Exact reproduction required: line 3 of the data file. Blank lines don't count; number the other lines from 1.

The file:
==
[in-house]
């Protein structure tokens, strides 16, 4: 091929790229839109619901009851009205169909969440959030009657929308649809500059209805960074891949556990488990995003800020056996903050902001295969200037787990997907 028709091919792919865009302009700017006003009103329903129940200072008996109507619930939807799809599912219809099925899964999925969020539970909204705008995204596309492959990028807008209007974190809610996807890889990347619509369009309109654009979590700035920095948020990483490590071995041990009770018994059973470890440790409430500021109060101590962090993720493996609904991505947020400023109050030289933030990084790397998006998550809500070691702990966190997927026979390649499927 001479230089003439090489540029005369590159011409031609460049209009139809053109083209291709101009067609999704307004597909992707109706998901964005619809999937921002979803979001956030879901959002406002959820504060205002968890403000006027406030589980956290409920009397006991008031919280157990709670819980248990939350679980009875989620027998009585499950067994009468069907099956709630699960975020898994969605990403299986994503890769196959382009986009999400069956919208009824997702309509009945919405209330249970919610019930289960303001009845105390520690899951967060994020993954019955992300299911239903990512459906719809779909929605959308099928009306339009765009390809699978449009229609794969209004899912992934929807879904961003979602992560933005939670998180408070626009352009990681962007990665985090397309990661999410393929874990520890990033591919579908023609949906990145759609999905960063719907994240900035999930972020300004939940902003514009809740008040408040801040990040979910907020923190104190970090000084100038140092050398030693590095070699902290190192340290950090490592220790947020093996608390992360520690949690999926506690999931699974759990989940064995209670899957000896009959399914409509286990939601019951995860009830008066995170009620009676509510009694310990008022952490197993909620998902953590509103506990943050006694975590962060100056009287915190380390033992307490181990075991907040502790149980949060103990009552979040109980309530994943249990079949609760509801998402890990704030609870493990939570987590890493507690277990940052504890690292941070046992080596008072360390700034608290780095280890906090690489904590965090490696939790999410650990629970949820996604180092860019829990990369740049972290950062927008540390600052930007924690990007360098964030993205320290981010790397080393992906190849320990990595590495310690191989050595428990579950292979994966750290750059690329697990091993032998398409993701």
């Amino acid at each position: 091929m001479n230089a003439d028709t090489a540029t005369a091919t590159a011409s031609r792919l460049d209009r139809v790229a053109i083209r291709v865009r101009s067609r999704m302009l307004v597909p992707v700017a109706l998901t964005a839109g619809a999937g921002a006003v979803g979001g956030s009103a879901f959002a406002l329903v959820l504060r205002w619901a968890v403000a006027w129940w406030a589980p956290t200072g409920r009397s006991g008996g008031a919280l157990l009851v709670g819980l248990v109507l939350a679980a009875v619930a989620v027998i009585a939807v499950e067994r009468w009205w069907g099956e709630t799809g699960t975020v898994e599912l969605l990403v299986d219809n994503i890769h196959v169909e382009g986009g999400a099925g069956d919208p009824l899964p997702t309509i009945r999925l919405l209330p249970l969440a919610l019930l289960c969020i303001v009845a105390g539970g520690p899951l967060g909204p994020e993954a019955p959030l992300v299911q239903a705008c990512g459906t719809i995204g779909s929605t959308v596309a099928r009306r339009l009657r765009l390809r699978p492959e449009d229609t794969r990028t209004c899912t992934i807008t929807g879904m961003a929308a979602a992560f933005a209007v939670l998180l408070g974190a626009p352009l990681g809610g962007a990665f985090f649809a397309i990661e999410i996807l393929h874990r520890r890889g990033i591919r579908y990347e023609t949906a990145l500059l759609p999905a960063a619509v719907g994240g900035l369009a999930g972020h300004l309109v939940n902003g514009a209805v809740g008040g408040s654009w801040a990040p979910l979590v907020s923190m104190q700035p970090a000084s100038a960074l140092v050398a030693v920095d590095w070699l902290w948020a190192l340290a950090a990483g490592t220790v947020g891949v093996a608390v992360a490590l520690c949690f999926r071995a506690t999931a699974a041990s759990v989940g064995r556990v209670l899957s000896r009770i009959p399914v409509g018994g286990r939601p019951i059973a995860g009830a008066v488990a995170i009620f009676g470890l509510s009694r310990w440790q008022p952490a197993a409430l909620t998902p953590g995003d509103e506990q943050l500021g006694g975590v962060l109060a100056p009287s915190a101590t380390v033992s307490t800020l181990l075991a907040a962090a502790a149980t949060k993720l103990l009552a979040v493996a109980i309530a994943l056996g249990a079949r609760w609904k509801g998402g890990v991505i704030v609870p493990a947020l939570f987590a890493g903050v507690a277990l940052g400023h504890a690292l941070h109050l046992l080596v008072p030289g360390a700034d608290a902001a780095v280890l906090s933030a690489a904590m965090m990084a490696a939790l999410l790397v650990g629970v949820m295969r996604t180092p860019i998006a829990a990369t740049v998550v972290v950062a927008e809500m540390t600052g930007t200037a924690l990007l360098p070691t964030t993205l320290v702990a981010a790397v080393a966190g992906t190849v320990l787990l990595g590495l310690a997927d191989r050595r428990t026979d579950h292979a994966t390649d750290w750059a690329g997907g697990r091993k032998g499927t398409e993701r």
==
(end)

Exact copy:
């Amino acid at each position: 091929m001479n230089a003439d028709t090489a540029t005369a091919t590159a011409s031609r792919l460049d209009r139809v790229a053109i083209r291709v865009r101009s067609r999704m302009l307004v597909p992707v700017a109706l998901t964005a839109g619809a999937g921002a006003v979803g979001g956030s009103a879901f959002a406002l329903v959820l504060r205002w619901a968890v403000a006027w129940w406030a589980p956290t200072g409920r009397s006991g008996g008031a919280l157990l009851v709670g819980l248990v109507l939350a679980a009875v619930a989620v027998i009585a939807v499950e067994r009468w009205w069907g099956e709630t799809g699960t975020v898994e599912l969605l990403v299986d219809n994503i890769h196959v169909e382009g986009g999400a099925g069956d919208p009824l899964p997702t309509i009945r999925l919405l209330p249970l969440a919610l019930l289960c969020i303001v009845a105390g539970g520690p899951l967060g909204p994020e993954a019955p959030l992300v299911q239903a705008c990512g459906t719809i995204g779909s929605t959308v596309a099928r009306r339009l009657r765009l390809r699978p492959e449009d229609t794969r990028t209004c899912t992934i807008t929807g879904m961003a929308a979602a992560f933005a209007v939670l998180l408070g974190a626009p352009l990681g809610g962007a990665f985090f649809a397309i990661e999410i996807l393929h874990r520890r890889g990033i591919r579908y990347e023609t949906a990145l500059l759609p999905a960063a619509v719907g994240g900035l369009a999930g972020h300004l309109v939940n902003g514009a209805v809740g008040g408040s654009w801040a990040p979910l979590v907020s923190m104190q700035p970090a000084s100038a960074l140092v050398a030693v920095d590095w070699l902290w948020a190192l340290a950090a990483g490592t220790v947020g891949v093996a608390v992360a490590l520690c949690f999926r071995a506690t999931a699974a041990s759990v989940g064995r556990v209670l899957s000896r009770i009959p399914v409509g018994g286990r939601p019951i059973a995860g009830a008066v488990a995170i009620f009676g470890l509510s009694r310990w440790q008022p952490a197993a409430l909620t998902p953590g995003d509103e506990q943050l500021g006694g975590v962060l109060a100056p009287s915190a101590t380390v033992s307490t800020l181990l075991a907040a962090a502790a149980t949060k993720l103990l009552a979040v493996a109980i309530a994943l056996g249990a079949r609760w609904k509801g998402g890990v991505i704030v609870p493990a947020l939570f987590a890493g903050v507690a277990l940052g400023h504890a690292l941070h109050l046992l080596v008072p030289g360390a700034d608290a902001a780095v280890l906090s933030a690489a904590m965090m990084a490696a939790l999410l790397v650990g629970v949820m295969r996604t180092p860019i998006a829990a990369t740049v998550v972290v950062a927008e809500m540390t600052g930007t200037a924690l990007l360098p070691t964030t993205l320290v702990a981010a790397v080393a966190g992906t190849v320990l787990l990595g590495l310690a997927d191989r050595r428990t026979d579950h292979a994966t390649d750290w750059a690329g997907g697990r091993k032998g499927t398409e993701r």